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'I knew it was gonna be coming'| Immunocompromised community getting COVID-19 booster shots in Louisville

Norton Healthcare says at least a couple of its cancer patients got the third shot as recently as Tuesday. And one Hurstbourne woman isn't wasting any time either.

LOUISVILLE, Ky. — The push to protect the most vulnerable is hitting another gear.

Efforts are already being made in Louisville to get booster shots of the COVID-19 vaccine to those who are immunocompromised, and several are already taking up the opportunity.

This comes as Kentucky Gov. Andy Beshear and Public Health Commissioner Dr. Steven Stack recommended select groups get their third doses as quickly as possible. This also comes just days after the FDA & CDC authorized Pfizer and Moderna's vaccines for this purpose.

Norton Healthcare says at least a couple of its cancer patients got the third shot as recently as Tuesday.

And one Hurstbourne woman wasting no time either.

For Jenna Parrett, there are routines she does for fun.

"Biking for sure, in the evening after the sun's gone down," said Parrett, who's lived in Hurstbourne for more than four years.

They are also conscious choices she makes not just to stay healthy, but to feel like herself.

"You have a lot of symptoms that come on at once. It can be debilitating, but then those symptoms can go away. You never know when they're gonna come back," Parrett said.

Now, she's made another one.

"For the booster, there had been chatter about it for a while, so I knew it was gonna be coming," Parrett said.

Thousands of immunocompromised people, like cancer patients and transplant recipients, have the OK to get a booster shot against COVID.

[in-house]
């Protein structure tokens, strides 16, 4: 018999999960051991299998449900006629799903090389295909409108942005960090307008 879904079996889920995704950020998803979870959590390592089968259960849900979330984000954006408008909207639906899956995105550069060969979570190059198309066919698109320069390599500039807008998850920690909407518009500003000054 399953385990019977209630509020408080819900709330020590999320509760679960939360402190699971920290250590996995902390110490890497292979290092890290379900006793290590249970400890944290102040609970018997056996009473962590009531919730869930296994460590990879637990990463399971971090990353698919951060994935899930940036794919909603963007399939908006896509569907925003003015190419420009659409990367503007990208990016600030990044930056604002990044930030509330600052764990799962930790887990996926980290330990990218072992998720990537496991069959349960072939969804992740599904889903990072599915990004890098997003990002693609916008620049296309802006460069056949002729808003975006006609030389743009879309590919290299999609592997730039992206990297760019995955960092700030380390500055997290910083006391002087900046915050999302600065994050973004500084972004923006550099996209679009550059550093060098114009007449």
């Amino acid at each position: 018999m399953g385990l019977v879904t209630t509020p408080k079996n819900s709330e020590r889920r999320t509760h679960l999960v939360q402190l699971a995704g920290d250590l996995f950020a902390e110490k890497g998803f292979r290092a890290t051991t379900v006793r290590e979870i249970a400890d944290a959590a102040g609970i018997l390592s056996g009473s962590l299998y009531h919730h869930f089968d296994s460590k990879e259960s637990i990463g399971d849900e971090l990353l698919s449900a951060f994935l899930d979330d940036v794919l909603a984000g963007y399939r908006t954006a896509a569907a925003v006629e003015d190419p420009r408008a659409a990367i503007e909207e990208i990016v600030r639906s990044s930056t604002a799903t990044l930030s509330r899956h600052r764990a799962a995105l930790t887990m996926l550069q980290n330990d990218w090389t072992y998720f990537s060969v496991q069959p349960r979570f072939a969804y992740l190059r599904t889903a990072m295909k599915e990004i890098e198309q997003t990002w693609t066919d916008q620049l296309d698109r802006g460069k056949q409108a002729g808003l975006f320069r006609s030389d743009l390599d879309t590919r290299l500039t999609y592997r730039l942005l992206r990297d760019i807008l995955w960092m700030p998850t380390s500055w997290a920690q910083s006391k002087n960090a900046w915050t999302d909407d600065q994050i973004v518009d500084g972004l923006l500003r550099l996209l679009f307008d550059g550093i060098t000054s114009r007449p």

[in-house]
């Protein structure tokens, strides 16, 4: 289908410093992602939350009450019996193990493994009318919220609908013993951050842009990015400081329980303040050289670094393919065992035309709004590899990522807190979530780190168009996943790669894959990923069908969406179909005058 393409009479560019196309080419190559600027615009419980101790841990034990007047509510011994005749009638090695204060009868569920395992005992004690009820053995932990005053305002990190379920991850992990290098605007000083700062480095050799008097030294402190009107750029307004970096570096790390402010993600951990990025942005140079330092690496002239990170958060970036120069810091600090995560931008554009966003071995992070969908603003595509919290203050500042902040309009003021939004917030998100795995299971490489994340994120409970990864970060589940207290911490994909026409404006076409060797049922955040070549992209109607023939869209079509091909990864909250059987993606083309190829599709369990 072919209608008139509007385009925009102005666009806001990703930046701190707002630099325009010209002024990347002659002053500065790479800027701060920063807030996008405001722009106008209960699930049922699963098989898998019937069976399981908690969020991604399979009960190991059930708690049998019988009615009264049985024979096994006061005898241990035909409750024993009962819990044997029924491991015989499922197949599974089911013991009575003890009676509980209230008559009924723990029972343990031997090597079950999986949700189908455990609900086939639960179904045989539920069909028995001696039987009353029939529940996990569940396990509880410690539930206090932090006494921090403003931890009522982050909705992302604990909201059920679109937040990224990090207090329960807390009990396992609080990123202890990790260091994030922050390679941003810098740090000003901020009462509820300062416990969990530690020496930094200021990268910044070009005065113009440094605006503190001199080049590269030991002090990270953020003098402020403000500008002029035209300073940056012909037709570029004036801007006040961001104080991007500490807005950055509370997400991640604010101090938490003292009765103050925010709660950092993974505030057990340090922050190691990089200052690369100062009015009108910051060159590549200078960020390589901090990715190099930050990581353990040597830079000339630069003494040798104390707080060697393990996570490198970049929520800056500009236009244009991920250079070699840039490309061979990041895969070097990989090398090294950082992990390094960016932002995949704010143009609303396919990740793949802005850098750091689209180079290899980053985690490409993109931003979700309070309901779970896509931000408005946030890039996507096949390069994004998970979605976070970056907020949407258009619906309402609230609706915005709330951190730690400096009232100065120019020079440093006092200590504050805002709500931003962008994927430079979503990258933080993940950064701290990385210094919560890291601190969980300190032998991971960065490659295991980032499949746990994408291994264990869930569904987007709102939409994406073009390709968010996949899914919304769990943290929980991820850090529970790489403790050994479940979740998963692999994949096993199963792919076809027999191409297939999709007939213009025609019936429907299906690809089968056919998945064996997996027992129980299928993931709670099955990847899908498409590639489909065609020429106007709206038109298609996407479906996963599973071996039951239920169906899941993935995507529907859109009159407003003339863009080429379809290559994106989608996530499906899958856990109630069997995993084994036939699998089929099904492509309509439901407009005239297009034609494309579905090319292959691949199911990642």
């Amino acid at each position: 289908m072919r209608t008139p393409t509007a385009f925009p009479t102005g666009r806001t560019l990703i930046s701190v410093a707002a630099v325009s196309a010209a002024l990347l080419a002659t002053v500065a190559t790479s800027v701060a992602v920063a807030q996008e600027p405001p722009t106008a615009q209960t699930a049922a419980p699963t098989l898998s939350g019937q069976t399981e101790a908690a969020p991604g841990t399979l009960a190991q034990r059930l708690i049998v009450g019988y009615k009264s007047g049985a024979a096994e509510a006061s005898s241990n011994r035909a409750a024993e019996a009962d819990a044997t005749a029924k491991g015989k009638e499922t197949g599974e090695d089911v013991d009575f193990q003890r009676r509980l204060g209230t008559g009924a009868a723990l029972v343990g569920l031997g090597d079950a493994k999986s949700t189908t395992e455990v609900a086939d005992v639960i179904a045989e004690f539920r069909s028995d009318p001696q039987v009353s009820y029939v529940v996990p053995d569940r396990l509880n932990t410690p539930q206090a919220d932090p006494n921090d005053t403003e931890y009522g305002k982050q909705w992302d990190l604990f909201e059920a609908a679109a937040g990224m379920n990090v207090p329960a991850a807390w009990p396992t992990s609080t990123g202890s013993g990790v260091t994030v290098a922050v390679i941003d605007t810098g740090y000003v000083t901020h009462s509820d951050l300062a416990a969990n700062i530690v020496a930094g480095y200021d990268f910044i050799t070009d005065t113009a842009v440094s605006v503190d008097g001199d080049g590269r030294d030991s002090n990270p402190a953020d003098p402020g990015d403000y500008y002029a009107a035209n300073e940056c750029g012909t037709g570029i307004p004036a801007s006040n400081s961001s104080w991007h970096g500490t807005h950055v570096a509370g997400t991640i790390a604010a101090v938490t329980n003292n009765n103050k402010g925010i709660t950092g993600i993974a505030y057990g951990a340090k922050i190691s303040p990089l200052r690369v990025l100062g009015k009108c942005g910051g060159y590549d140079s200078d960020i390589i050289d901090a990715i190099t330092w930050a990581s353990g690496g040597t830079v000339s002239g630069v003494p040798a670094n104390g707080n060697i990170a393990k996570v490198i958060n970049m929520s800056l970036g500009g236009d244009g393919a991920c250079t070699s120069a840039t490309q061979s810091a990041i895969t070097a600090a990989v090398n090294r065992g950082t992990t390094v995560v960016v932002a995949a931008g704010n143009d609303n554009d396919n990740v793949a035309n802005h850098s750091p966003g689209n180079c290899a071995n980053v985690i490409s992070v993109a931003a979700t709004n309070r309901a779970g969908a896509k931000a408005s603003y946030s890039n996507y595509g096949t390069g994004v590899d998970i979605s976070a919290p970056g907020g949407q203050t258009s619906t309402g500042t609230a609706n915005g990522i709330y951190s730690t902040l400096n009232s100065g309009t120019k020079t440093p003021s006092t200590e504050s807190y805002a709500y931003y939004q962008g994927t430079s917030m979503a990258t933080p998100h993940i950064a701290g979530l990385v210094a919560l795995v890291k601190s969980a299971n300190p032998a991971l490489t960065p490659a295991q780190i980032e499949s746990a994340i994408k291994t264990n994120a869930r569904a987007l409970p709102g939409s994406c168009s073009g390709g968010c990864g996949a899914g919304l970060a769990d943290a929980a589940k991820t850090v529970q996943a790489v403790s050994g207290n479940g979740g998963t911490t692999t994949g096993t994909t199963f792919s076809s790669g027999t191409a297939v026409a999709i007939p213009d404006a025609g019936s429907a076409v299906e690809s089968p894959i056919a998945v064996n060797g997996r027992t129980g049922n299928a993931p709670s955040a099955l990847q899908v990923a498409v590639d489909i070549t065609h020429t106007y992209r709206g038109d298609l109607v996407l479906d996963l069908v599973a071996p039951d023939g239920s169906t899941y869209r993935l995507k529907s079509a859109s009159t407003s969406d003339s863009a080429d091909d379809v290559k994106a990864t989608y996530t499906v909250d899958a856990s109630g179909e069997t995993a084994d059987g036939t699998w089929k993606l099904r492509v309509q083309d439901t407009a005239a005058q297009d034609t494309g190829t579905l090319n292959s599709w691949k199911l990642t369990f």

On Tuesday, Kentucky state leaders pushing that they do just that.

"Every resident in a long-term care facility is to be eligible under this criteria," Dr. Stack said.

Louisville doctors are just as urgent, trying to spread the word: Saying it's another dose of the same vaccine -- aimed at boosting immunity.

"It just gives us more protection," said Dr. Joseph Flynn, Chief Administrative Officer at Norton Medical Group and Physician-in-Chief at Norton Cancer Institute at Norton Healthcare. "As we got further out, their ability to have enough antibodies circulating diminished enough, and when they got this third booster, they have a five-to-11 fold increase in mutualizing antibodies."

For Parrett, her qualification is multiple sclerosis, or MS.

"You plan a vacation, and you have no idea if sometime before then you're suddenly not going to have feeling in your legs or you're going to lose vision in an eye," Parrett said.

Diagnosed in 2018, Parrett faces the realities of nerve damage -- and a weakened defense where COVID-19 bares its biggest threat.

"The medication I'm specifically on is a B-cell depleting agent, so I have no B-cells, and that's a key component to your immune system," she said.

RELATED: Who can get a third COVID shot in Kentucky?

Parrett explained why getting shot No. 3 was as quick a decision for her, as it was for shots one and two.

"It's the same product. Nothing different to it, just giving your body an extra oomph to fight the virus," Parrett said.

Parrett is calling for others in a similarly boat to do the same.

Health officials like Dr. Flynn say this process isn't any more complicated than getting the first two shots.

But those wanting J&J's booster will have to wait for now. Researchers are still looking into that data.

As far as a plan for Norton Healthcare workers to get booster shots, Dr. Flynn said they're prepared with the supply once given the green light -- especially since many nurses & doctors are approaching their 8-month marks since getting their second doses. That's the timing health leaders are expected to use as the criteria.

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